|US7442256 *||Nov 23, 2004||Oct 28, 2008||Kal Sal Works Ltd.||Apparatus and method for spraying maintenance enhancing material onto the periphery of a tubular member|
|US8314393 *||Dec 20, 2011||Nov 20, 2012||Qualex Manufacturing, Lc||Method and apparatus for detecting unsafe conditions|
|US8343579||Jun 11, 2010||Jan 1, 2013||Pipe Restoration Technologies, Llc||Methods and systems for coating and sealing inside of piping systems|
|US20040106366 *||Aug 14, 2003||Jun 3, 2004||Robinson Robert A.||Portable pipe restoration system|
|US20050210619 *||Nov 22, 2004||Sep 29, 2005||Boos Frederick A||Pipeline surface preparation for inspection with debris collection|
|US20060111022 *||Nov 23, 2004||May 25, 2006||Kal Sal Works Ltd.||Apparatus and method for spraying maintenance enhancing material onto the periphery of a tubular member|
|US20100243092 *||Jun 11, 2010||Sep 30, 2010||Pipe Restoration Technologies, Llc||Methods and Systems for Coating and Sealing Inside of Piping Systems|
|US20120095720 *||Dec 20, 2011||Apr 19, 2012||Qualex Manufacturing Llc||Method and Apparatus for Detecting Unsafe Conditions|
|U.S. Classification||451/92, 451/88|
|International Classification||F16L45/00, B08B9/023, B08B9/02, B24C3/32, B24C9/00, F16L1/024, B24C3/06|
|Cooperative Classification||F16L45/00, Y02P70/179, B24C9/006, B08B9/023, B24C3/32|
|European Classification||B08B9/023, F16L45/00, B24C3/32, B24C9/00C|
|Jan 9, 1995||AS||Assignment|
Owner name: CRC-EVANS REHABILITATION SYSTEMS, INC., TEXAS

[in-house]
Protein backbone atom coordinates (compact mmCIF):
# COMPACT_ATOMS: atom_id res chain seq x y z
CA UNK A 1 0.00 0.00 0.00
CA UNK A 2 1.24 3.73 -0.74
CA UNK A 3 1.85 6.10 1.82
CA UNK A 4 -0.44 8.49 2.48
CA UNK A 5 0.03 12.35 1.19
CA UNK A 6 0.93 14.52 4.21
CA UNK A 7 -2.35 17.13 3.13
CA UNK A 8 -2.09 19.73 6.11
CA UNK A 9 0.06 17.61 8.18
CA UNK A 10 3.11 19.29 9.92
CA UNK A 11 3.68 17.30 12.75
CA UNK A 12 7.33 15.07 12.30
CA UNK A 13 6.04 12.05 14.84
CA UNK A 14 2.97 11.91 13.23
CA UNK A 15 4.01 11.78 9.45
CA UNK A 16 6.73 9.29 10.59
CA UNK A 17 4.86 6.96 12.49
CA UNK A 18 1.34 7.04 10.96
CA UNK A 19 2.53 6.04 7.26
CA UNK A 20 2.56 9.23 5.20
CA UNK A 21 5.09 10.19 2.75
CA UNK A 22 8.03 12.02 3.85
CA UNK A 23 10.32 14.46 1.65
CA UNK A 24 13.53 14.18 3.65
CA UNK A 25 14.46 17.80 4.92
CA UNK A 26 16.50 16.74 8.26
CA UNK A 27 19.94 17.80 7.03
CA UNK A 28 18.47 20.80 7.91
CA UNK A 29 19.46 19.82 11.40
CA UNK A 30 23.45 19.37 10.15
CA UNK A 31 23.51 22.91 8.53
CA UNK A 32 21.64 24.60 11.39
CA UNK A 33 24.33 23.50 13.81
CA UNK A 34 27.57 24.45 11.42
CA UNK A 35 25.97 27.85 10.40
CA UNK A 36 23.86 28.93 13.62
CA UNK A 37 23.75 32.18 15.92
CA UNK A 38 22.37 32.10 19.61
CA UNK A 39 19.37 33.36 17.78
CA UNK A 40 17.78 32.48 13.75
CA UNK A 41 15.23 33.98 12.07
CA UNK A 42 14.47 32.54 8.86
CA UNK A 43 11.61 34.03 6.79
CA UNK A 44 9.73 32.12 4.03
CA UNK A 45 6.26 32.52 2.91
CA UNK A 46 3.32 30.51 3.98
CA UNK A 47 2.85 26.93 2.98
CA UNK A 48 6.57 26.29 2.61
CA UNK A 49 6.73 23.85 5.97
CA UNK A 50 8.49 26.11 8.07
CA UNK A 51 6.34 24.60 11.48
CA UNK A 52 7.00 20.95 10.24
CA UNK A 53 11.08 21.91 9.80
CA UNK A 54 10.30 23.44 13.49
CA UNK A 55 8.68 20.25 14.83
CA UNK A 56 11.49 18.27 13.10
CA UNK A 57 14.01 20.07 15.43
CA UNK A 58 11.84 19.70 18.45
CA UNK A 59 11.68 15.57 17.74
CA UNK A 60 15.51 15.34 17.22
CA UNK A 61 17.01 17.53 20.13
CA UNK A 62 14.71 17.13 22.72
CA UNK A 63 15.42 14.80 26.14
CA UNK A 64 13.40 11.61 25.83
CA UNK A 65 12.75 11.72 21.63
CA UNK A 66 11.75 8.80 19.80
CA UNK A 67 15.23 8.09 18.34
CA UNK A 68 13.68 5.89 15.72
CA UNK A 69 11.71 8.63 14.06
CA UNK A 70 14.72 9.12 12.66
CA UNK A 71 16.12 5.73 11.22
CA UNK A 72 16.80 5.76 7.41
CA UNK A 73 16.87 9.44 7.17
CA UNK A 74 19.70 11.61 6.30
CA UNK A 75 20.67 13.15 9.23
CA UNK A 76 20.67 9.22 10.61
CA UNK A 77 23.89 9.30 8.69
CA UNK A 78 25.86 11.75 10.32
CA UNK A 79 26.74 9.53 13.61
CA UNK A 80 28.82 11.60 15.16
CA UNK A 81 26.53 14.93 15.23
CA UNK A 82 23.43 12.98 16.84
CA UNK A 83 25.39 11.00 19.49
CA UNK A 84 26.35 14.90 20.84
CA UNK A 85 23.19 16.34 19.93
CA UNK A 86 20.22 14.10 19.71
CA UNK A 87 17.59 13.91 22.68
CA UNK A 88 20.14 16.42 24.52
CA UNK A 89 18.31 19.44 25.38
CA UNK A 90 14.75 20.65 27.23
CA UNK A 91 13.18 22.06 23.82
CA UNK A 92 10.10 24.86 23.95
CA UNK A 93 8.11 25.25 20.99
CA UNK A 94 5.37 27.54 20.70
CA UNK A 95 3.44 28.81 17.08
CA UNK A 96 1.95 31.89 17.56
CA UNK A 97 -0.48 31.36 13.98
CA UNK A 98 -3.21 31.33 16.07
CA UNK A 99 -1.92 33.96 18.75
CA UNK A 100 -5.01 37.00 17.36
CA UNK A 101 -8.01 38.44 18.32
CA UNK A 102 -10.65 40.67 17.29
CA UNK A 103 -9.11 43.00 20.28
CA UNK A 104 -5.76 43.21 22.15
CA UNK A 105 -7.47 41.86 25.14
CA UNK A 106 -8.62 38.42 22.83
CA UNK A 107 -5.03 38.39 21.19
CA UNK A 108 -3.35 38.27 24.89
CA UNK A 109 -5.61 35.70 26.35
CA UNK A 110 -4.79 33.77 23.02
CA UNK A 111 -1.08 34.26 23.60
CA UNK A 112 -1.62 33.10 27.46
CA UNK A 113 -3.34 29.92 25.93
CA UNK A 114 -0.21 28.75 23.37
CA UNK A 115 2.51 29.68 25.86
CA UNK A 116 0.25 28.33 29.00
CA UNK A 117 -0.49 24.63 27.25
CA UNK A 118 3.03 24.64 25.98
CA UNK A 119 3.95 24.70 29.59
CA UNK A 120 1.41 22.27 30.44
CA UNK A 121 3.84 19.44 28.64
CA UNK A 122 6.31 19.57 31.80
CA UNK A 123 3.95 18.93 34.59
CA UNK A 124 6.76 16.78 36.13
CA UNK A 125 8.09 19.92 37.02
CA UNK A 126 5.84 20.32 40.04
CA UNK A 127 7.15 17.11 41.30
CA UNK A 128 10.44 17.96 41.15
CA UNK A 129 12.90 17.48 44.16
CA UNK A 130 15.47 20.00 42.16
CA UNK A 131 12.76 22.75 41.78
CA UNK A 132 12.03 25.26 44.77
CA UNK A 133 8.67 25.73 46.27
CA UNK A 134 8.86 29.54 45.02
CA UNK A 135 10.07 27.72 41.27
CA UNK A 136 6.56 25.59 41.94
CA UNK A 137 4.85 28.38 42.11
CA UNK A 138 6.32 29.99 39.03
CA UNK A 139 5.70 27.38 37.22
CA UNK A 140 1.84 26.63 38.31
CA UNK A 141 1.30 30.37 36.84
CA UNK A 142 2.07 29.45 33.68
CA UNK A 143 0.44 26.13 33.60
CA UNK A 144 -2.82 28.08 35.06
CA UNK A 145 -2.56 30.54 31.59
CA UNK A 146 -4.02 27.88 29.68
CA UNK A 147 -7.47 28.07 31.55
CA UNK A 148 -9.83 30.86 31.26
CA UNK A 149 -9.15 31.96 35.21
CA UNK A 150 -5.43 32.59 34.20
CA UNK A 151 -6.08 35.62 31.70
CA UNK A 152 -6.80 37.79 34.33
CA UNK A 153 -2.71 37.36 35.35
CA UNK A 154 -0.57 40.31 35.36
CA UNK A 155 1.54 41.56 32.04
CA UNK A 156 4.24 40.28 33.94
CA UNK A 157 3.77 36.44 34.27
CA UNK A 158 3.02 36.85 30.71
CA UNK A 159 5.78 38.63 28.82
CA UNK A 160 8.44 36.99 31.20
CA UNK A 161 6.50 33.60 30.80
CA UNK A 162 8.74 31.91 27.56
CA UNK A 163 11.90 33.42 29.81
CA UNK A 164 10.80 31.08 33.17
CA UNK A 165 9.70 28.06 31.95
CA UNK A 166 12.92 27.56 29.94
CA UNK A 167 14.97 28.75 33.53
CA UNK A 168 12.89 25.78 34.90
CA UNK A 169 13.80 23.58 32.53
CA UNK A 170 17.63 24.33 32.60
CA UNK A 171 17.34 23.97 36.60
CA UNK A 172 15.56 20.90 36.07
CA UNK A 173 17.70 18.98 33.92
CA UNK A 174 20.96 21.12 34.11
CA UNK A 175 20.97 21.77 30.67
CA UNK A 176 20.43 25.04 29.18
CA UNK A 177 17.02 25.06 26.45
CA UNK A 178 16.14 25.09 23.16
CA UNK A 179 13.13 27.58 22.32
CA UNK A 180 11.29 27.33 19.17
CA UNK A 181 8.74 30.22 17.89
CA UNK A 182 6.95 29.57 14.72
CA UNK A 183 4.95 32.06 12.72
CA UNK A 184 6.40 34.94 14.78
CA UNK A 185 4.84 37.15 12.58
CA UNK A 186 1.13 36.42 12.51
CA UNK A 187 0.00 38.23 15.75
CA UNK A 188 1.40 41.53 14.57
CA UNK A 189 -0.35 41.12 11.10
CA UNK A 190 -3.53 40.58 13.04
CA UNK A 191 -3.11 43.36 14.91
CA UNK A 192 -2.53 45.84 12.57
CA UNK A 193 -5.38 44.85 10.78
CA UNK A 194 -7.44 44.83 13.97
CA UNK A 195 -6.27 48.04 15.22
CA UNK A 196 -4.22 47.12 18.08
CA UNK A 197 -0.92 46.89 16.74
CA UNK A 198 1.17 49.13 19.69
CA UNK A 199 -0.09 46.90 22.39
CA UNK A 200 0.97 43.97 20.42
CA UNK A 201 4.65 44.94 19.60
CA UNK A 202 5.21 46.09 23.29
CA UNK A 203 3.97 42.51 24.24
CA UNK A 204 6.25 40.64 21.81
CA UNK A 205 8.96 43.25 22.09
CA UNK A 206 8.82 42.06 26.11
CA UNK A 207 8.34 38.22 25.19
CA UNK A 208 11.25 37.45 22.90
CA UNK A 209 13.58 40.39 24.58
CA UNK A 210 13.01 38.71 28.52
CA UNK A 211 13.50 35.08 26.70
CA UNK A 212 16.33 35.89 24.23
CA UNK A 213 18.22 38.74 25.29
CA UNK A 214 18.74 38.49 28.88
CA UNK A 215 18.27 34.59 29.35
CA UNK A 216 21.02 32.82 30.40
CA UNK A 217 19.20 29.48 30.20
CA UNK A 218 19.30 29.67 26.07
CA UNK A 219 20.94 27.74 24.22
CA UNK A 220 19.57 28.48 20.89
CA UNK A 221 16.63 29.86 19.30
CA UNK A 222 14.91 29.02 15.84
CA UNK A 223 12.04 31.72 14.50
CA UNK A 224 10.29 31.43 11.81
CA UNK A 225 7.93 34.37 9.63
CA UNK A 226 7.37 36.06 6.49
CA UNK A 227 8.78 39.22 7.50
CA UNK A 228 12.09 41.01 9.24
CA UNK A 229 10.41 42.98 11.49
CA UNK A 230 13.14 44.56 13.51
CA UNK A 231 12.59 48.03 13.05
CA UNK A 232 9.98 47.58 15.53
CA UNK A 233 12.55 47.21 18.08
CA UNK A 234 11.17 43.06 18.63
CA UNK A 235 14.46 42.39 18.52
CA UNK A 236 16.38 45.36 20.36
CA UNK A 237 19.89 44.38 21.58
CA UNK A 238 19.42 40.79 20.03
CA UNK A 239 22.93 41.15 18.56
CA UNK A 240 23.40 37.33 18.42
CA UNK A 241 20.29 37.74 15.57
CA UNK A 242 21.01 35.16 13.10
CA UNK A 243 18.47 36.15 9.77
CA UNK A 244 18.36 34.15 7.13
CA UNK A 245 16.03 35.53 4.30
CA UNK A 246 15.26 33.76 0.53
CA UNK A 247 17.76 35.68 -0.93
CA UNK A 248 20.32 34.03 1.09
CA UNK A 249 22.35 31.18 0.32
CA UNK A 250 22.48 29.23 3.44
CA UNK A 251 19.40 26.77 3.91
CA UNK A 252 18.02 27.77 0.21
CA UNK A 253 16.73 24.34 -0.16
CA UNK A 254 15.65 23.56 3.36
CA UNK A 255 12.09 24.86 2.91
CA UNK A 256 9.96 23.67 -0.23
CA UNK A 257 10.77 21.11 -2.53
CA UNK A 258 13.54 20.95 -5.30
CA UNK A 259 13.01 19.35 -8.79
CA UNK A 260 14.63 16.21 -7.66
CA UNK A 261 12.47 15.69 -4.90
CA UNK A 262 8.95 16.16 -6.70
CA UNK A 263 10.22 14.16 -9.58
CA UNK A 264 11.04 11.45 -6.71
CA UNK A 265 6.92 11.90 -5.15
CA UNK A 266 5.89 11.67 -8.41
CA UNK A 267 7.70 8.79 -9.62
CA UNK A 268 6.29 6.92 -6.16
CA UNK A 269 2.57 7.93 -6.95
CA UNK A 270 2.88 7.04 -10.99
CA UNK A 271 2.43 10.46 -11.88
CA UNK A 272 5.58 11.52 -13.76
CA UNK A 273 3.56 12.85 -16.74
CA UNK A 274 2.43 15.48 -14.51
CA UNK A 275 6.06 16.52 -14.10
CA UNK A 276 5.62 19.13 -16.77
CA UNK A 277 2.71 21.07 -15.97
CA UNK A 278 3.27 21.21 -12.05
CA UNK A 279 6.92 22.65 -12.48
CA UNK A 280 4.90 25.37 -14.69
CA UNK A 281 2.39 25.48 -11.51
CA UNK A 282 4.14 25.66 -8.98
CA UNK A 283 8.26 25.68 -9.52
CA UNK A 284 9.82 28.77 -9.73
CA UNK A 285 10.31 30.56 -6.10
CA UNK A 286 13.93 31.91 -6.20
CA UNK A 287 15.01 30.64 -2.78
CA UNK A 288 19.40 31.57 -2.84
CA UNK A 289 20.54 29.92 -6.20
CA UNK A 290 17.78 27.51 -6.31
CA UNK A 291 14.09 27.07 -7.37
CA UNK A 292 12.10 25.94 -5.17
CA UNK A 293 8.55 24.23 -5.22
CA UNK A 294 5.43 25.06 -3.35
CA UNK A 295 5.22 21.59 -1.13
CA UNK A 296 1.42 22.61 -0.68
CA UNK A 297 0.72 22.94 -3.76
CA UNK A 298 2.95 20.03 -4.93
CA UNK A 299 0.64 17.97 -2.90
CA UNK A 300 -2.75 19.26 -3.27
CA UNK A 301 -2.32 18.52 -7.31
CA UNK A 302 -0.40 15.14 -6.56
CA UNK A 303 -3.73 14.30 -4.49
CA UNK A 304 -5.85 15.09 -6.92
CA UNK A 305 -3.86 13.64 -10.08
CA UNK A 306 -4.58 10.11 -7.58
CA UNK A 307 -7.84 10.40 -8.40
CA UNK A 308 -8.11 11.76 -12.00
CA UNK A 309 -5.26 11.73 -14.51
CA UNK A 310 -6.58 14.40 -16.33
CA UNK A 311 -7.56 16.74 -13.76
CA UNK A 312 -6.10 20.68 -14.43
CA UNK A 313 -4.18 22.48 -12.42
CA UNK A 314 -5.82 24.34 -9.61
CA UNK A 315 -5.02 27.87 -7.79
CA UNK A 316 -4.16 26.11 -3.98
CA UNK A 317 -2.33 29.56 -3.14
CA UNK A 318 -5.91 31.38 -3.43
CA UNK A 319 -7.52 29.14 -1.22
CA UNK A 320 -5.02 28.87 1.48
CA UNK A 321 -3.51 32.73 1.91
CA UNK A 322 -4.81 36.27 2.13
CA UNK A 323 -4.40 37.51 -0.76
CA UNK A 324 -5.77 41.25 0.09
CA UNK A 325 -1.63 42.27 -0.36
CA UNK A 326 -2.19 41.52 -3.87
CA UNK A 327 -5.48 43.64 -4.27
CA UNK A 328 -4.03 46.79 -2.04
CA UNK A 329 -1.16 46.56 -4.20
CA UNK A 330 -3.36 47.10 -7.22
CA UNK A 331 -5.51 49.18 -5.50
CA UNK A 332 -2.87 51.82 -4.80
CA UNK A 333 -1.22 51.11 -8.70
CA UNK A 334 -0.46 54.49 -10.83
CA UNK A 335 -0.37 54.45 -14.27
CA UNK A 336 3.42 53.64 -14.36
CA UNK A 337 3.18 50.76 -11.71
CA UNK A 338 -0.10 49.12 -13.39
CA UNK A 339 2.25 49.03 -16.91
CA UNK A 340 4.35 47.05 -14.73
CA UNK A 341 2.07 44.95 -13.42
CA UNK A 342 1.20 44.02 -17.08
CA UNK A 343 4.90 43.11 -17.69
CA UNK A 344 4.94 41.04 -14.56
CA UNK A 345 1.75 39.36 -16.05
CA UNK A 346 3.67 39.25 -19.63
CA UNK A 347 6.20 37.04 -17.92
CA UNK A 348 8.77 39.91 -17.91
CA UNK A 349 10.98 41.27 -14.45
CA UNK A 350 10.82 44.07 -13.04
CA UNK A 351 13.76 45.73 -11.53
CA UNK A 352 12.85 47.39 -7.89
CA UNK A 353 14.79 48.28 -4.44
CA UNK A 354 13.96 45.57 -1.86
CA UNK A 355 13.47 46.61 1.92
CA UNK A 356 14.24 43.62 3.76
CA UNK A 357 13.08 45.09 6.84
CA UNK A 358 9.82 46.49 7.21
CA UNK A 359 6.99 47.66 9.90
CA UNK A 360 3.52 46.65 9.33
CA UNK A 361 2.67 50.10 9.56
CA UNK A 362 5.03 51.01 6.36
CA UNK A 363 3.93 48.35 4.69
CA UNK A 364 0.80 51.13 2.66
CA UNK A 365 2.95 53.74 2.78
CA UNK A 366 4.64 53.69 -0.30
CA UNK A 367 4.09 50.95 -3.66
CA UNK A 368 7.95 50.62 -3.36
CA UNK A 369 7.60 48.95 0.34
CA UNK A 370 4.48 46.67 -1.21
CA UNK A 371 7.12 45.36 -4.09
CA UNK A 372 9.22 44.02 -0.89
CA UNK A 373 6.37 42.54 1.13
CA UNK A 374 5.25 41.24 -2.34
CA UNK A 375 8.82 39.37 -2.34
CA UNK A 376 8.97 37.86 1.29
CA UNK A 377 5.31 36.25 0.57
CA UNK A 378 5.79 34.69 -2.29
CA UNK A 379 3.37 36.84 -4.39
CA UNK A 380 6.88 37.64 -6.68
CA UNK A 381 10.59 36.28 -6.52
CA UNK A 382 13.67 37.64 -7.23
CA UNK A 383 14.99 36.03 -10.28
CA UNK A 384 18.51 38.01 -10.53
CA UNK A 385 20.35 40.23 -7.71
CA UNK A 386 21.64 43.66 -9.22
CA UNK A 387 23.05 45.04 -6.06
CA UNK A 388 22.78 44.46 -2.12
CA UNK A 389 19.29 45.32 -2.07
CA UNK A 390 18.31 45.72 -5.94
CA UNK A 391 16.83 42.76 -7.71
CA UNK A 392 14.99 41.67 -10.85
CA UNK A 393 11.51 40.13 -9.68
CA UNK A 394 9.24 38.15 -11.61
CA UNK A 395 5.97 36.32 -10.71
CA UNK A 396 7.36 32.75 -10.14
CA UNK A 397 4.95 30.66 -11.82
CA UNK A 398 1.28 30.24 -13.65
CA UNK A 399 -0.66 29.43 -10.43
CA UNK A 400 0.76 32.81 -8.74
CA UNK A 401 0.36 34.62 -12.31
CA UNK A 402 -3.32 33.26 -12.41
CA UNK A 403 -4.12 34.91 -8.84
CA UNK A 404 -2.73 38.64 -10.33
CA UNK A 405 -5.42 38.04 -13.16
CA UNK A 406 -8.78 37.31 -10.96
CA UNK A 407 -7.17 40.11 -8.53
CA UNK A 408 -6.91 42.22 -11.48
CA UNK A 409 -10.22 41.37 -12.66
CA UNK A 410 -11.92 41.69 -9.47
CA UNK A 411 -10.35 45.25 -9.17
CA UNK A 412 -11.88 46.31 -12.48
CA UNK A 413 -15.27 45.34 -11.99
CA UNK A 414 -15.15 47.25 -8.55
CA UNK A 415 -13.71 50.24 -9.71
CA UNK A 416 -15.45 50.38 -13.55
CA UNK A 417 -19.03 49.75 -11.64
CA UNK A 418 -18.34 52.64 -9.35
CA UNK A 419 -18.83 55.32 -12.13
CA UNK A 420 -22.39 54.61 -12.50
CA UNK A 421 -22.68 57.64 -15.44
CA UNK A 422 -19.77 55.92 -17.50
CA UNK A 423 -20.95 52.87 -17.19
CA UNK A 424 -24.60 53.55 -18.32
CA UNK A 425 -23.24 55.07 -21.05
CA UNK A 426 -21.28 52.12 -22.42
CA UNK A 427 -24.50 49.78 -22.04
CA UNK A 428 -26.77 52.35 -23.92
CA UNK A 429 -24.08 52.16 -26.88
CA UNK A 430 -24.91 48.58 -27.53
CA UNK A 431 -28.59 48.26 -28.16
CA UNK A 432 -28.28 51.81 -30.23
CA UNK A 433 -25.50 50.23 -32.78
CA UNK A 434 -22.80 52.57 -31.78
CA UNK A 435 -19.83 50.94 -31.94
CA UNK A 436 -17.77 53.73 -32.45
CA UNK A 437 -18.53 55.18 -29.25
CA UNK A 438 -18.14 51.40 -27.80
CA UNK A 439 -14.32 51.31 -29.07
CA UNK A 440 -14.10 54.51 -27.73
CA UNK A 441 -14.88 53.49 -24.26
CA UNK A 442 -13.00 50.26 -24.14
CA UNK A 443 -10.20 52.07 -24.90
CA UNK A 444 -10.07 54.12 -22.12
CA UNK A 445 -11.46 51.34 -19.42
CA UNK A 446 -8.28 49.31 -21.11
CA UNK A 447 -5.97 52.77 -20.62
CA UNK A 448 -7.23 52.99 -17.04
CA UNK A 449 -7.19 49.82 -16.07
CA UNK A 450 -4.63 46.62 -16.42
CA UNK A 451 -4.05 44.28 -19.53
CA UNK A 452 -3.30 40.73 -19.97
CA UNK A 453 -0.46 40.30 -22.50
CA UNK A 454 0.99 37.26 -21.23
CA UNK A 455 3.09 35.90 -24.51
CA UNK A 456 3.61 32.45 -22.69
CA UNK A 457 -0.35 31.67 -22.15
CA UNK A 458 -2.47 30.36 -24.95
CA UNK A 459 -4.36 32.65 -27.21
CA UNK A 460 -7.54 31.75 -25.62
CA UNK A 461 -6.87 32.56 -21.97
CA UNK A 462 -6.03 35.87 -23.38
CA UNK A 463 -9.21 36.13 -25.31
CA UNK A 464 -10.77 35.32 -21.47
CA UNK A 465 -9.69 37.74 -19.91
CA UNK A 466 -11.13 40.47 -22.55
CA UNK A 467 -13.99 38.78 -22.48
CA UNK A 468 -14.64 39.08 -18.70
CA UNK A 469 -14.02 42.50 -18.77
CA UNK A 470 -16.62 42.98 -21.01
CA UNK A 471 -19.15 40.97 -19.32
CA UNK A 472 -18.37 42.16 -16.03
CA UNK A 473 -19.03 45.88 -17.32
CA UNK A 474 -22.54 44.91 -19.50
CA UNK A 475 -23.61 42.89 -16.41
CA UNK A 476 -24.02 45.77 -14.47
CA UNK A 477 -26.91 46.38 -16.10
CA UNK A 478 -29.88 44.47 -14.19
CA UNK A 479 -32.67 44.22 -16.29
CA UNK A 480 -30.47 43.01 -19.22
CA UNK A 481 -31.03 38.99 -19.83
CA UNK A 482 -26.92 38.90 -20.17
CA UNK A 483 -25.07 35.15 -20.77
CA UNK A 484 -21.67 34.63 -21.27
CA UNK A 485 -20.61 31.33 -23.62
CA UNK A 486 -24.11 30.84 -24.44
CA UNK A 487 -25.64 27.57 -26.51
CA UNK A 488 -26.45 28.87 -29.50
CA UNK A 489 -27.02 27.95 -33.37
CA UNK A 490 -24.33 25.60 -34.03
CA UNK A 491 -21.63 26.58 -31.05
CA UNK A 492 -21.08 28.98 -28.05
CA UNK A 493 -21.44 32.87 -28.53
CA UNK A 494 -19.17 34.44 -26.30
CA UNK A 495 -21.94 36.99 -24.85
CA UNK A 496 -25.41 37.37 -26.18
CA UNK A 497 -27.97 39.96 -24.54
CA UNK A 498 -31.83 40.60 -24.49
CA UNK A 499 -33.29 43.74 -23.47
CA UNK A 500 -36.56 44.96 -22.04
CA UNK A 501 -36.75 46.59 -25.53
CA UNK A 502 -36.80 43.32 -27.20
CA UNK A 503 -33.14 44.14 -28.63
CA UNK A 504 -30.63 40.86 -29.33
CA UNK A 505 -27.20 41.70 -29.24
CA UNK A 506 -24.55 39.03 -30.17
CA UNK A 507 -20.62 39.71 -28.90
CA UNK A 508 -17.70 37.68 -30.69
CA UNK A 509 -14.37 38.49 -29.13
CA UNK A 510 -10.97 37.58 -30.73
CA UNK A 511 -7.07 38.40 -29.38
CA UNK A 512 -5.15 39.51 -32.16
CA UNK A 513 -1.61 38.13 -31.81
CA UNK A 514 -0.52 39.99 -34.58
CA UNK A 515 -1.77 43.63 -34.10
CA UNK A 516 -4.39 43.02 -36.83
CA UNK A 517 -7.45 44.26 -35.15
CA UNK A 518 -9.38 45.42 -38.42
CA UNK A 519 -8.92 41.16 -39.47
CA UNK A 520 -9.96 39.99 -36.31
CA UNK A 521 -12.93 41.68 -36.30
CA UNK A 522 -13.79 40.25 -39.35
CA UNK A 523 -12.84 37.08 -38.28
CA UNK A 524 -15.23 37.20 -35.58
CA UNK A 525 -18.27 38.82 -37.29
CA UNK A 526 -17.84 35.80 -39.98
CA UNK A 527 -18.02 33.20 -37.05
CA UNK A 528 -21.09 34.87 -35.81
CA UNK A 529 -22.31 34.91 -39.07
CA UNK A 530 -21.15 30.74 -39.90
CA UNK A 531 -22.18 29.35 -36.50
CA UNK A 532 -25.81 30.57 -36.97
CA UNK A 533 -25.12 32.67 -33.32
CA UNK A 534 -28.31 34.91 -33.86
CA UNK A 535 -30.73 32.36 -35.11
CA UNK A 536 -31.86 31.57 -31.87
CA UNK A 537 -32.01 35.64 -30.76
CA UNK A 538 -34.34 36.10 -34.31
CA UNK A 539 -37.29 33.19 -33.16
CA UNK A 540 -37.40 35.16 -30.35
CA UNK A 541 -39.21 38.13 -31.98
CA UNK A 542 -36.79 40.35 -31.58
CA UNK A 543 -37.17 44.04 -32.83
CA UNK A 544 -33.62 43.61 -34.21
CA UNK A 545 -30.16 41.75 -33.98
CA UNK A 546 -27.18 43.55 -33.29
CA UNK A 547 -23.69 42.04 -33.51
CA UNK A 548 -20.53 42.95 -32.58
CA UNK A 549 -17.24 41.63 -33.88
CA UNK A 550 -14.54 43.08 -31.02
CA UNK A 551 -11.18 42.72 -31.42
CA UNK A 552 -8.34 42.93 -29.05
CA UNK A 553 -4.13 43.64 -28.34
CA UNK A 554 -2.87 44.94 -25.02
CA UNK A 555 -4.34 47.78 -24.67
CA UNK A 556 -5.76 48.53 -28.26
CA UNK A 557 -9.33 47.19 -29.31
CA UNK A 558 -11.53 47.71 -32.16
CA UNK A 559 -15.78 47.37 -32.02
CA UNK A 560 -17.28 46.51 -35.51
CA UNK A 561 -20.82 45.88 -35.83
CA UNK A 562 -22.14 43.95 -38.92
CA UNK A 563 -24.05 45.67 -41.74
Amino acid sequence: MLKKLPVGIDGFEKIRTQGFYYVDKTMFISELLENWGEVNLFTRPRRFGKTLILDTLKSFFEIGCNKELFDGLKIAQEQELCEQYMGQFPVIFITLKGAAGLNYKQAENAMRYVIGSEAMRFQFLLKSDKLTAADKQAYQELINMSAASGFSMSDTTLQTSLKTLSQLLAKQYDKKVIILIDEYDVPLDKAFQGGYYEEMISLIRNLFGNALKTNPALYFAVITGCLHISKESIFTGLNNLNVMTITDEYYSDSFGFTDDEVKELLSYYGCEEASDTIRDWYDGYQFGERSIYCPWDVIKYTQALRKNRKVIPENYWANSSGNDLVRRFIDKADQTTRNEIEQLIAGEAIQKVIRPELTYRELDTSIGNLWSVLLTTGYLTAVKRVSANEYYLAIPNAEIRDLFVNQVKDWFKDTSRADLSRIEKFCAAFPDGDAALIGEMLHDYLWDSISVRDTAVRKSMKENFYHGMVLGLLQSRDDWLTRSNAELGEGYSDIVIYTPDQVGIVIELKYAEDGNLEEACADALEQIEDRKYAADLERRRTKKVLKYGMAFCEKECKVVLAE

Free format text: ASSIGNMENT OF ASSIGNORS INTEREST;ASSIGNORS:TAYLOR, SIDNEY A.;ROGALA, STANLEY J.;STENZEL, ANDRZEJ;REEL/FRAME:007328/0034
Effective date: 19950103
|Jun 27, 1997||AS||Assignment|
Owner name: BANKBOSTON, N.A., AS AGENT, MASSACHUSETTS
Free format text: SECURITY AGREEMENT;ASSIGNOR:CRC-EVANS PIPELINE INTERNATIONAL, INC. (FORMERLY KNOWN AS CEPI HOLDINGS, INC.);REEL/FRAME:008595/0365
Effective date: 19970612
|Dec 3, 1997||AS||Assignment|
Owner name: CEPI HOLDINGS, INC., TEXAS
Free format text: ASSIGNMENT OF ASSIGNORS INTEREST;ASSIGNORS:CRC-EVANS PIPELINE INTERNATIONAL, INC., A DE CORP.;WEATHERFORD ENTERRA, INC., A DE CORP.;CRC-EVANS REHABILITATION SYSTEMS, INC., A DE CORP.;REEL/FRAME:008855/0582
Effective date: 19970612
|Apr 13, 2006||SULP||Surcharge for late payment|
|Apr 13, 2006||FPAY||Fee payment|
Year of fee payment: 4
|May 17, 2010||REMI||Maintenance fee reminder mailed|
|Oct 8, 2010||LAPS||Lapse for failure to pay maintenance fees|
|Nov 30, 2010||FP||Expired due to failure to pay maintenance fee|
Effective date: 20101008